The language of guardianship is notably more ‘bossy’ sounding than the MCA, the patient is “required” to reside at a place, attend various activities, allow access to professionals. But the reality is that however ‘fluffy’ the language of the MCA in comparison, it still permits coercive acts.  However, it does so in a much more nuanced fashion, allowing for capacity and best interests to be determined separately for each specific issue.  The key difference, in my view, is that guardianship has greater safeguards than the main provisions of the MCA, which may be why it is still used by some local authorities who want to offer people who are not detained greater legal protection.  Following Cheshire, that might be a very wise move.
The MHA code of practice says that in general a move to residential care can be effected using s5MCA or the DoLS, but guardianship ‘may still be appropriate’ if: 
  • ‘there are other reasons – unconnected to the move to residential care – to think that the patient might benefit from the attention and authority of a guardian; 
  • there is a particular need to have explicit statutory authority for the patient to be returned to the place where the patient is to live should they go absent; 
  • or it is thought to be important that decisions about where the patient is to live are placed in the hands of a single person or authority – for example, where there have been long-running or particularly difficult disputes about where the person should live’ [MHA code of practice [26.10-12]]. 
If there are long running disputes about where an incapacitated person should live, I would have thought the appropriate channel was an application to the Court of Protection, not the invocation of guardianship.  In fact, the invocation of guardianship is a bit sneaky, as the MHA trumps the Court of Protection’s powers.  However, guardianship does invest the nearest relative with considerable powers, which I’ll come on to.
As Jones points out in his 2007 article, there are no explicit powers for conveying under the DoLS. But the Court of Protection has now twice confirmed that a standard authorisation implicitly creates a power to coercively return a person to a care home or hospital they are detained to (Re P (Scope of Schedule A1) (2010), DCC v KH (2009)). A person under guardianship, who is absent without leave from the place they are required to live at, may be forcibly returned by a social worker (or anyone authorised in writing by them) or police officer under s18(3) MHA. This power looks a bit odd in the light of DoLS, and I think consideration would need to be given to whether coercively returning a person to a place against their objections engaged Article 5; the present state of the case law makes this rather tricky. Cases like Storck v Germany strongly suggest it would engage Article 5, as do the ‘objections’ issues discussed in P & Q (2011), but following Cheshire I am unclear whether a person would be considered detained by this if they were equally likely to be coercively returned to any place they resided at.
It’s also worth noting that under the DoLS, authority to detain can only be given to care homes or hospitals, whereas under guardianship there is no reason a person could not be required to live in a different setting – for example supported living, or even the family home. This locational flexibility places guardianship at a distinct advantage over DoLS, which have run into serious difficulties around supported living, and potentially other settings like residential schools. Nothing under guardianship prevents a person being admitted to hospital in the normal way, and it is compatible with being detained to hospital under the DoLS or s2 MHA (but not s3 MHA).  If guardianship were amended to permit detention, it could presumably be used in the same way as DoLS to permit detention in hospital for treatments ineligible for the MHA.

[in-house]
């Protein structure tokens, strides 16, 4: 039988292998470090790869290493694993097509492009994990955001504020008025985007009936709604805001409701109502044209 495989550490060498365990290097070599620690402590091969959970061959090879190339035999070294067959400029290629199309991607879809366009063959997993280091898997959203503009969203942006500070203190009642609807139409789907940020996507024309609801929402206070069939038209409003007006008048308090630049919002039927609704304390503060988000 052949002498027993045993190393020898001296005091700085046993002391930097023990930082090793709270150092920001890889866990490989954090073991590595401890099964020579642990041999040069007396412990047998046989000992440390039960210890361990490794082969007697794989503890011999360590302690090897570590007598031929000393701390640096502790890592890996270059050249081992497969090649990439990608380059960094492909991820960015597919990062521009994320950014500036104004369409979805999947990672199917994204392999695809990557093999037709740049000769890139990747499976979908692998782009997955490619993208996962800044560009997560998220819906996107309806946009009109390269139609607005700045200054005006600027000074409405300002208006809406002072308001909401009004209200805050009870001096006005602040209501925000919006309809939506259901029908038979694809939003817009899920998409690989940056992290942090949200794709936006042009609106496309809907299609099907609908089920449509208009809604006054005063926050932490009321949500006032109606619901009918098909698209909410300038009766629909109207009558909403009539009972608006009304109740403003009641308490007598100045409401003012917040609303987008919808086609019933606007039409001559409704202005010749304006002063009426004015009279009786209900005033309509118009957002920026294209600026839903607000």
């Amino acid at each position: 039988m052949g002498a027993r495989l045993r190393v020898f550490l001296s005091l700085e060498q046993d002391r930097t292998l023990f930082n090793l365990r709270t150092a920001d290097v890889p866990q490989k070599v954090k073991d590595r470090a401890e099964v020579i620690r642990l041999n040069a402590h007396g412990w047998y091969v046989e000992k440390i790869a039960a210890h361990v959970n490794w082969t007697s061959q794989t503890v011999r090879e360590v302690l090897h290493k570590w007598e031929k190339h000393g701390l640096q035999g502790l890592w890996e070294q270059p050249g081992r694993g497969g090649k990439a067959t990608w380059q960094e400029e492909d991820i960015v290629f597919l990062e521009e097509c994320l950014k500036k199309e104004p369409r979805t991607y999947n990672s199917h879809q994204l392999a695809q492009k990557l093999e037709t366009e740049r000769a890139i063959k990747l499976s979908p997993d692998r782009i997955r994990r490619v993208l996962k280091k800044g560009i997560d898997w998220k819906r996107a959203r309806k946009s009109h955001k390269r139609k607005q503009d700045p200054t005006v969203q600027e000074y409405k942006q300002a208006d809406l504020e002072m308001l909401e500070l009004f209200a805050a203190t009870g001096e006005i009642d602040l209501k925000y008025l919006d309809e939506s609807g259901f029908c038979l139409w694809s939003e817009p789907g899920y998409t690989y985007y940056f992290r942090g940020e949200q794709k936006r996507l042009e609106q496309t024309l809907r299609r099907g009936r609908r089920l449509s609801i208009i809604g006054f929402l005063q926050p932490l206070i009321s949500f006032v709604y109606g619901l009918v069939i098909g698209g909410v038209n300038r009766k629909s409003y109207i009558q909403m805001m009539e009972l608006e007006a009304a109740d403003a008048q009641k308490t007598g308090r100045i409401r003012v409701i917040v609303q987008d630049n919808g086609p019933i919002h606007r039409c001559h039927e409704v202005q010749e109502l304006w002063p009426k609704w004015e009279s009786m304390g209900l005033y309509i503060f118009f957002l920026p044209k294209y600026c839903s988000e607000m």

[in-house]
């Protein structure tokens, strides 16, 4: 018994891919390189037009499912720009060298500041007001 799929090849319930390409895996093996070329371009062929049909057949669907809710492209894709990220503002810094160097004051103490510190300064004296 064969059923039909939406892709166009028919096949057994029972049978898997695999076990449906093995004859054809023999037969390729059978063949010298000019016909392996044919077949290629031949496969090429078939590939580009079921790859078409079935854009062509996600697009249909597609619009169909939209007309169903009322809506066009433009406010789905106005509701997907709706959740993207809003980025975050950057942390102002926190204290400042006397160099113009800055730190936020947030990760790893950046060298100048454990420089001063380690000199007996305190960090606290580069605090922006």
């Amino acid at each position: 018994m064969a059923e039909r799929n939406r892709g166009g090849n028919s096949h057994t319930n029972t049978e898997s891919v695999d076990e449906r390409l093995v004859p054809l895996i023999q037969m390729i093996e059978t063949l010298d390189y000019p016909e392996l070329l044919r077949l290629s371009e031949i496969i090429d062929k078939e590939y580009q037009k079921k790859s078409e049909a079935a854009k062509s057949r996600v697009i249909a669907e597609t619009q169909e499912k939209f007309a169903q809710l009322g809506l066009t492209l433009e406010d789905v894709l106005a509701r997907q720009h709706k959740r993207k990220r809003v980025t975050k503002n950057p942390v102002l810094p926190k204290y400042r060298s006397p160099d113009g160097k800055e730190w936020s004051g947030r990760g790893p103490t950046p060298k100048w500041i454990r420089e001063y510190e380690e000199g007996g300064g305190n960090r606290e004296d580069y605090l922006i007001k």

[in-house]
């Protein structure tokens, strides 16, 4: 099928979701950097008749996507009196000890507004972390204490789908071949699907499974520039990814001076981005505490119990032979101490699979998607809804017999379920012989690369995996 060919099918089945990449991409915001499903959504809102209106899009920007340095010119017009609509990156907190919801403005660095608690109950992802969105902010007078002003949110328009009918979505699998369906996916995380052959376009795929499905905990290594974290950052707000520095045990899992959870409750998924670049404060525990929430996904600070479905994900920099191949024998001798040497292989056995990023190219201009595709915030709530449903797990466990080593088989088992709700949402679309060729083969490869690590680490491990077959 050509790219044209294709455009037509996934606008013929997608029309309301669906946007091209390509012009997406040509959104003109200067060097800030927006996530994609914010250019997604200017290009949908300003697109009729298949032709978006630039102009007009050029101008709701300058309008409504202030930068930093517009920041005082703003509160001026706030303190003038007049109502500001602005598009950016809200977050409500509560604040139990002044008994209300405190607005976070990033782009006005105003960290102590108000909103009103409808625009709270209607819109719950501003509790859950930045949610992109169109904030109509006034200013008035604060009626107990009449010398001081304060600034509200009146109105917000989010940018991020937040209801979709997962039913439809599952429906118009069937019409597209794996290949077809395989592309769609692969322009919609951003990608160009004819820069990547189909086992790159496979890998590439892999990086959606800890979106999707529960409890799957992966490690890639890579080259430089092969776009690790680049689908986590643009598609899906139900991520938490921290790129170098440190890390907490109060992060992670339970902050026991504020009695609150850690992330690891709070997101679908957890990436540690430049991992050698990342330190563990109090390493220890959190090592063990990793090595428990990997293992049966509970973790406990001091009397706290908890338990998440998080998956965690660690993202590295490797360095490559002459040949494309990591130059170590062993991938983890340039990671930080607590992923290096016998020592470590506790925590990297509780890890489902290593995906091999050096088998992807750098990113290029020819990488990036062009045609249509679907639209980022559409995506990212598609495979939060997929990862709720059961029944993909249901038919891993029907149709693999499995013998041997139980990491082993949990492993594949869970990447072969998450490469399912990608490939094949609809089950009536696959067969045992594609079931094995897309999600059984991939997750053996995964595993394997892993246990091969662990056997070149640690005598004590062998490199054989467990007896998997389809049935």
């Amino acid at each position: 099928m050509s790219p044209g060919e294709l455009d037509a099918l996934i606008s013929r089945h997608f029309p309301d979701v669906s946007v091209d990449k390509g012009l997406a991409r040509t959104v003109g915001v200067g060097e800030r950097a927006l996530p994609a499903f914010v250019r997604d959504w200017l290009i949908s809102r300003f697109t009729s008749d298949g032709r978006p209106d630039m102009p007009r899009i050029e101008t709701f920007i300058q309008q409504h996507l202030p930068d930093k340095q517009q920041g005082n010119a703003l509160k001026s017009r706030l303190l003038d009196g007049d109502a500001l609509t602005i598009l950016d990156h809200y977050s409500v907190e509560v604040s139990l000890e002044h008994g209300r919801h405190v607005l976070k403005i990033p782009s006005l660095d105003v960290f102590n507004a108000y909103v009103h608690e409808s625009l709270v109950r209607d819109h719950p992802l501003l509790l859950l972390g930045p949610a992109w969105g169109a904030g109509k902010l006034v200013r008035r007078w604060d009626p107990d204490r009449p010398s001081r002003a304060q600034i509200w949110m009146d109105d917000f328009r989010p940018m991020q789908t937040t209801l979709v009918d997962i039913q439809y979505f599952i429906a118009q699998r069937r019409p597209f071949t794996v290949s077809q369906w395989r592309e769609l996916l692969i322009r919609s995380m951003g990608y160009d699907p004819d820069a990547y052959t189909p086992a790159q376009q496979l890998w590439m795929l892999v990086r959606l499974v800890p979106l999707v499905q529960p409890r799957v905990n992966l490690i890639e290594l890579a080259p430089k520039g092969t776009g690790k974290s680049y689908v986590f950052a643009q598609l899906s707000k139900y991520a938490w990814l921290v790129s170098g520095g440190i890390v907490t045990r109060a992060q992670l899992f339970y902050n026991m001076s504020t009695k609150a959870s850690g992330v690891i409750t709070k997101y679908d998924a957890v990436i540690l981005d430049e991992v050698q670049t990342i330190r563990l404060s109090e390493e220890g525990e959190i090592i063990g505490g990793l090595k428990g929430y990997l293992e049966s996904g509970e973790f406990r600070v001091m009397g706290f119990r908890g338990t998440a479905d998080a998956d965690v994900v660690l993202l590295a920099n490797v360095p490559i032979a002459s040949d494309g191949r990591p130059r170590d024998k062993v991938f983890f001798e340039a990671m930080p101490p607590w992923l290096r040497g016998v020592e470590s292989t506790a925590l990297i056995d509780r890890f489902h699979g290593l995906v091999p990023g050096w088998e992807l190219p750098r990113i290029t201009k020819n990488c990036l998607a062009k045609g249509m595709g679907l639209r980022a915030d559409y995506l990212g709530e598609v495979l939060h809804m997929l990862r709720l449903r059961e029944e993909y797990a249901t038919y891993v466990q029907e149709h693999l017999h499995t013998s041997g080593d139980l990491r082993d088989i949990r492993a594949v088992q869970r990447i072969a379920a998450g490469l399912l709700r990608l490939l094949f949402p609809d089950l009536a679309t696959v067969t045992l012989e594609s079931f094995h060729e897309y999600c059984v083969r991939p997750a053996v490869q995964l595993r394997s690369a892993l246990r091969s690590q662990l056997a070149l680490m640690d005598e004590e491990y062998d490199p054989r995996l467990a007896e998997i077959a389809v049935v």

The role of family under the different regimes 

Depending on one’s perspective, one of the strengths of guardianship in relation to DoLS may be that it offers far greater power to family members. Under the DoLS the detainee is appointed a representative, and according to regulations this should be chosen by the person themselves if they have capacity, then if not by their deputy or LPA, and then – in the last resort – by the best interests assessor. As the Mental Health Alliance have noted, the possibility for the supervisory body to select a representative who does not oppose the detention is rife with potential for conflicts of interest. There is very little monitoring or accessible means of challenge to ensure that P is allowed to choose their representative when capable, and there is very little to stop the best interests assessor choosing a more compliant representative than a more appropriate or obvious candidate. This compares poorly with the selection of the comparable person – the ‘nearest relative’ – under the MHA. The nearest relative is automatically selected from a list (s26 MHA), and the approved mental health professional (AMHP, roughly analogous with the ‘best interests assessor’ under the DoLS) can displace them by application to court. Presumably this is a guard against conflicts of interest in their appointment, and I am intrigued that the drafters of the DoLS did not consider this issue. However, one shortcoming of the MHA regime, of course, is that if the person themselves has capacity, they might end up in a situation which, to quote David Hewitt, their nearest isn’t their dearest. In such circumstances, it would be incumbent upon them (or the AMHP) to apply to the court to have them displaced, which rather raises the inverse problem that if their nearest relative supports the detention then they may find it hard to recruit support to exercise this right. One option might be to allow a person with capacity to select their nearest relative/representative, and then if they lack capacity to refer to a decision by a deputy, or finally list system if they have none.